Link to Owner Dr. Robert B. Pamplin Jr.



The future seems alluring, full of leisurely breakfasts, long walks, visits to family in distant locations, work on a tennis or golf game and plenty of time in that old La-Z-Boy recliner.

You finally reach the end of a long professional career and you're ready to retire. You have worked really hard; as the years added up, you've noticed your energy is not as high as it used to be. You hate to admit it but Father Time is catching up with you. PMG FILE PHOTO - What's next? when you get ready to retire

Chronological age should seldom be the only reason for concluding a career. Annual physicals and listening to our bodies is important. At some point retirement becomes attractive to most of us. Just think — no more pressure-packed business decisions, long days at the office bookended by ugly commutes, or difficult co-workers. The future seems alluring, full of leisurely breakfasts, long walks, visits to family in distant locations, work on a tennis or golf game and plenty of time in that old La-Z-Boy recliner. You can't wait for that final day at the office to finally arrive. "Free at last!" you think. "I will be retired and life will be beautiful."

Not so fast. You may be ignoring a crucial component of successful retirement. For the last 30 years I have been an advisor to over 250 small and mid-sized privately owned companies. Much of my work related to helping business owners sell their companies and many of those folks retired after the sale was complete. Whether a business owner or someone working in the professional world, most people are just too busy to seriously consider the question of "what's next" as retirement approaches.

The fact is all business owners and professional workers will exit their career activities someday. Each person must ask themselves "What exactly am I going to do with my time after my working career ends?" This is not a trivial question. There is a trove of research indicating that failure to develop a "what's next?" strategy after retirement can lead to depression, poor health and even premature death. It's unrealistic to think you can transition from long, pressure-packed work days to sudden personal freedom without some feelings of unease, loss of identity and questions about what retirement really means.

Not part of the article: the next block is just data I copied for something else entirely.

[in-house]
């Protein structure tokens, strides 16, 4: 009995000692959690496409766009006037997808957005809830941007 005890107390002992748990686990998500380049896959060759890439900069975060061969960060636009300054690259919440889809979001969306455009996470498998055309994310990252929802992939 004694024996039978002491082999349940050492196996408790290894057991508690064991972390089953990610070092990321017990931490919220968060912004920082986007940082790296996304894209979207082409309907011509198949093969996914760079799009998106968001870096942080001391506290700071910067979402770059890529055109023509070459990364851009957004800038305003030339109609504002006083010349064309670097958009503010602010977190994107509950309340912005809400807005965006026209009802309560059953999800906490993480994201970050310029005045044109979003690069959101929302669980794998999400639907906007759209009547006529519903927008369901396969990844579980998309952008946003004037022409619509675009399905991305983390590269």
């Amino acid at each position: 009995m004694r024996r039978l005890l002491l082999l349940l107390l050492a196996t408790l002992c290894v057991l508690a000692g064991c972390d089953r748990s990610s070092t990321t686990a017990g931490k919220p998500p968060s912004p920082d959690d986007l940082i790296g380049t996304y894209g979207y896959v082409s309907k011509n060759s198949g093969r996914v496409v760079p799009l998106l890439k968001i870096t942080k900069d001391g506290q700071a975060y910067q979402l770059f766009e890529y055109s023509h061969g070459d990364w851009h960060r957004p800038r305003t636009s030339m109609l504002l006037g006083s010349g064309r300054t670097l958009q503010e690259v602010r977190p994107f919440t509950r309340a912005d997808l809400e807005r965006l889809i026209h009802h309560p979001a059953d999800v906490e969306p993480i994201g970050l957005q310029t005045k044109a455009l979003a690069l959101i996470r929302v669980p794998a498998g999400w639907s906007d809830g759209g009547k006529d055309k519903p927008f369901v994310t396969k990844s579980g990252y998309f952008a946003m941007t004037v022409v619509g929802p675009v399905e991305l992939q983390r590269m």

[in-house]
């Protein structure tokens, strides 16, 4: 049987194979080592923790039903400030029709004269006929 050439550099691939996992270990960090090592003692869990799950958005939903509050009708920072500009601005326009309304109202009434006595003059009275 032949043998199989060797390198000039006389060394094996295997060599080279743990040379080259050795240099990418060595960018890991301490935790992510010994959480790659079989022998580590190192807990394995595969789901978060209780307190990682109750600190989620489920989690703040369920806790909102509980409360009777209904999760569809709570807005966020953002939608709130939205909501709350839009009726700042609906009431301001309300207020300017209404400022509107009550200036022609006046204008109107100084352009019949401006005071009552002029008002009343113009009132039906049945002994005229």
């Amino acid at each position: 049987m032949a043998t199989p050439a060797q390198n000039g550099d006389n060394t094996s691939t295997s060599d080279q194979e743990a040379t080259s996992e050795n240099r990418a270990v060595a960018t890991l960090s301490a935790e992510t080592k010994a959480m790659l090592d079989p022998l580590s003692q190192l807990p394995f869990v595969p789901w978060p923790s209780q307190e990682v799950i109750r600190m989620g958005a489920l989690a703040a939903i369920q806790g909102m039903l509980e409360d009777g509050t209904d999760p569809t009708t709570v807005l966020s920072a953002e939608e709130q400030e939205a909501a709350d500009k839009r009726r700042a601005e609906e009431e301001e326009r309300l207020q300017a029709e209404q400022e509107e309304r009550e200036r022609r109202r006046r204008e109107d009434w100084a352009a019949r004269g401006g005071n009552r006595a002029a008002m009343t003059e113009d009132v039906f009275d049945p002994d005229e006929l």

I'm suggesting that all of you contemplating retirement in the not-too-distant future start planning what your life will look like after day-to-day work is completed. Oh, sure, you should initially take some time off to recharge your batteries, get the delayed "to do" lists completed and do a little traveling if you're so inclined. Part of this preliminary activity should include a thoughtful personal inventory of your strengths, weaknesses and what inspires you. Once you have accomplished this and the other initial targets are complete, begin those activities you consider fulfilling. Examples? Become a volunteer at a local hospital. Be a teacher's aide working with youngsters needing help with reading. Sign up to be a docent at a local art museum. Begin writing the family history you have always wanted to complete. Learn to paint with watercolors. Audit courses at a local university. The list of rewarding activities can be endless.

By the way, your spouse or partner will need a "what's next" plan, too. The profound changes you will be experiencing will spill over to those closest to you and affect them. They should give that some serious thought.

The word "retirement" can play tricks on us. Is the end of productive work a terminal point? Is it time to begin the final approach to our end of life? Or is it like opening a door and stepping from one room into another?

Many of my business clients sold one business and then started another. Our exit from one phase of our life does not mean we exit from life. Properly planned, our retirement should lead us to gratifying, happy activities that enrich the next portion of our earthly journey.

If you do a good job of "what's next?" planning, it will pay big rewards.

Greg Hadley is a member of the Jottings group at the Lake Oswego Adult Community Center.

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